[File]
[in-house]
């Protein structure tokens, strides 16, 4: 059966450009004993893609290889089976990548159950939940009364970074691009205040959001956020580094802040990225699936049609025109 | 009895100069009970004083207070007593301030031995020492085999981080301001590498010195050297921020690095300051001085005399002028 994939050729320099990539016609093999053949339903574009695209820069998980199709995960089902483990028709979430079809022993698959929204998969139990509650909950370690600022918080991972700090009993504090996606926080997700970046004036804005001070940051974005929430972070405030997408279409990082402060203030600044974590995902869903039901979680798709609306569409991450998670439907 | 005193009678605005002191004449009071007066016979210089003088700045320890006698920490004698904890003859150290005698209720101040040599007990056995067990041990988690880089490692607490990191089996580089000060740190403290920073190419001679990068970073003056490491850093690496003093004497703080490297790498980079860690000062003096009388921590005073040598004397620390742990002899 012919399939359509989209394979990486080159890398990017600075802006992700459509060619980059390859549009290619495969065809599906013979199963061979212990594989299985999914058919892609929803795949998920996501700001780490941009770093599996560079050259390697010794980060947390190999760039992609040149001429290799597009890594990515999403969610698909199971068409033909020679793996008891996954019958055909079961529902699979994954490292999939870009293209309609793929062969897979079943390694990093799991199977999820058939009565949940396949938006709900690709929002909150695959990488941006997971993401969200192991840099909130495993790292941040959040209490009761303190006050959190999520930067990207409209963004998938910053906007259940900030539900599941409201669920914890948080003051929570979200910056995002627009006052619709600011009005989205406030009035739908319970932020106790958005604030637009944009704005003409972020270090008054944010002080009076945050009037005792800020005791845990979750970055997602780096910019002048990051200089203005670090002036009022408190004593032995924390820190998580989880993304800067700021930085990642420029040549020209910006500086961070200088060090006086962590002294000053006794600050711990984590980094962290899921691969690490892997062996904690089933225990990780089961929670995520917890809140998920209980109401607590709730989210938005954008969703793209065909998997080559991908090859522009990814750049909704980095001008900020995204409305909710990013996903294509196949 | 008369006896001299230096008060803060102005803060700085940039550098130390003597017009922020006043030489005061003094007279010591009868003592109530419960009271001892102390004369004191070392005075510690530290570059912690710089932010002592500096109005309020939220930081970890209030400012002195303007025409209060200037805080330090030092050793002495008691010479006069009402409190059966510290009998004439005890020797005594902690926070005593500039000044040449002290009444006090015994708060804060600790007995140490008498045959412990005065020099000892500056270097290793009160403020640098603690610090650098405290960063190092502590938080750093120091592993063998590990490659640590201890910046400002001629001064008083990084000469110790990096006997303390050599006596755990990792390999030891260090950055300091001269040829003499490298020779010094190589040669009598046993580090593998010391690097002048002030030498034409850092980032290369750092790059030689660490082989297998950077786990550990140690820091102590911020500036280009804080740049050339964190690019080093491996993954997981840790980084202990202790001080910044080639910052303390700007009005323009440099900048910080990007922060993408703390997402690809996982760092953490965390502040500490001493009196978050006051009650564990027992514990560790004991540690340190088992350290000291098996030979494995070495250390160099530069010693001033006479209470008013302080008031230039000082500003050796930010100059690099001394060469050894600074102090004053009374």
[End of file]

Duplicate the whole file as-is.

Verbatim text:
[in-house]
């Protein structure tokens, strides 16, 4: 059966450009004993893609290889089976990548159950939940009364970074691009205040959001956020580094802040990225699936049609025109 | 009895100069009970004083207070007593301030031995020492085999981080301001590498010195050297921020690095300051001085005399002028 994939050729320099990539016609093999053949339903574009695209820069998980199709995960089902483990028709979430079809022993698959929204998969139990509650909950370690600022918080991972700090009993504090996606926080997700970046004036804005001070940051974005929430972070405030997408279409990082402060203030600044974590995902869903039901979680798709609306569409991450998670439907 | 005193009678605005002191004449009071007066016979210089003088700045320890006698920490004698904890003859150290005698209720101040040599007990056995067990041990988690880089490692607490990191089996580089000060740190403290920073190419001679990068970073003056490491850093690496003093004497703080490297790498980079860690000062003096009388921590005073040598004397620390742990002899 012919399939359509989209394979990486080159890398990017600075802006992700459509060619980059390859549009290619495969065809599906013979199963061979212990594989299985999914058919892609929803795949998920996501700001780490941009770093599996560079050259390697010794980060947390190999760039992609040149001429290799597009890594990515999403969610698909199971068409033909020679793996008891996954019958055909079961529902699979994954490292999939870009293209309609793929062969897979079943390694990093799991199977999820058939009565949940396949938006709900690709929002909150695959990488941006997971993401969200192991840099909130495993790292941040959040209490009761303190006050959190999520930067990207409209963004998938910053906007259940900030539900599941409201669920914890948080003051929570979200910056995002627009006052619709600011009005989205406030009035739908319970932020106790958005604030637009944009704005003409972020270090008054944010002080009076945050009037005792800020005791845990979750970055997602780096910019002048990051200089203005670090002036009022408190004593032995924390820190998580989880993304800067700021930085990642420029040549020209910006500086961070200088060090006086962590002294000053006794600050711990984590980094962290899921691969690490892997062996904690089933225990990780089961929670995520917890809140998920209980109401607590709730989210938005954008969703793209065909998997080559991908090859522009990814750049909704980095001008900020995204409305909710990013996903294509196949 | 008369006896001299230096008060803060102005803060700085940039550098130390003597017009922020006043030489005061003094007279010591009868003592109530419960009271001892102390004369004191070392005075510690530290570059912690710089932010002592500096109005309020939220930081970890209030400012002195303007025409209060200037805080330090030092050793002495008691010479006069009402409190059966510290009998004439005890020797005594902690926070005593500039000044040449002290009444006090015994708060804060600790007995140490008498045959412990005065020099000892500056270097290793009160403020640098603690610090650098405290960063190092502590938080750093120091592993063998590990490659640590201890910046400002001629001064008083990084000469110790990096006997303390050599006596755990990792390999030891260090950055300091001269040829003499490298020779010094190589040669009598046993580090593998010391690097002048002030030498034409850092980032290369750092790059030689660490082989297998950077786990550990140690820091102590911020500036280009804080740049050339964190690019080093491996993954997981840790980084202990202790001080910044080639910052303390700007009005323009440099900048910080990007922060993408703390997402690809996982760092953490965390502040500490001493009196978050006051009650564990027992514990560790004991540690340190088992350290000291098996030979494995070495250390160099530069010693001033006479209470008013302080008031230039000082500003050796930010100059690099001394060469050894600074102090004053009374």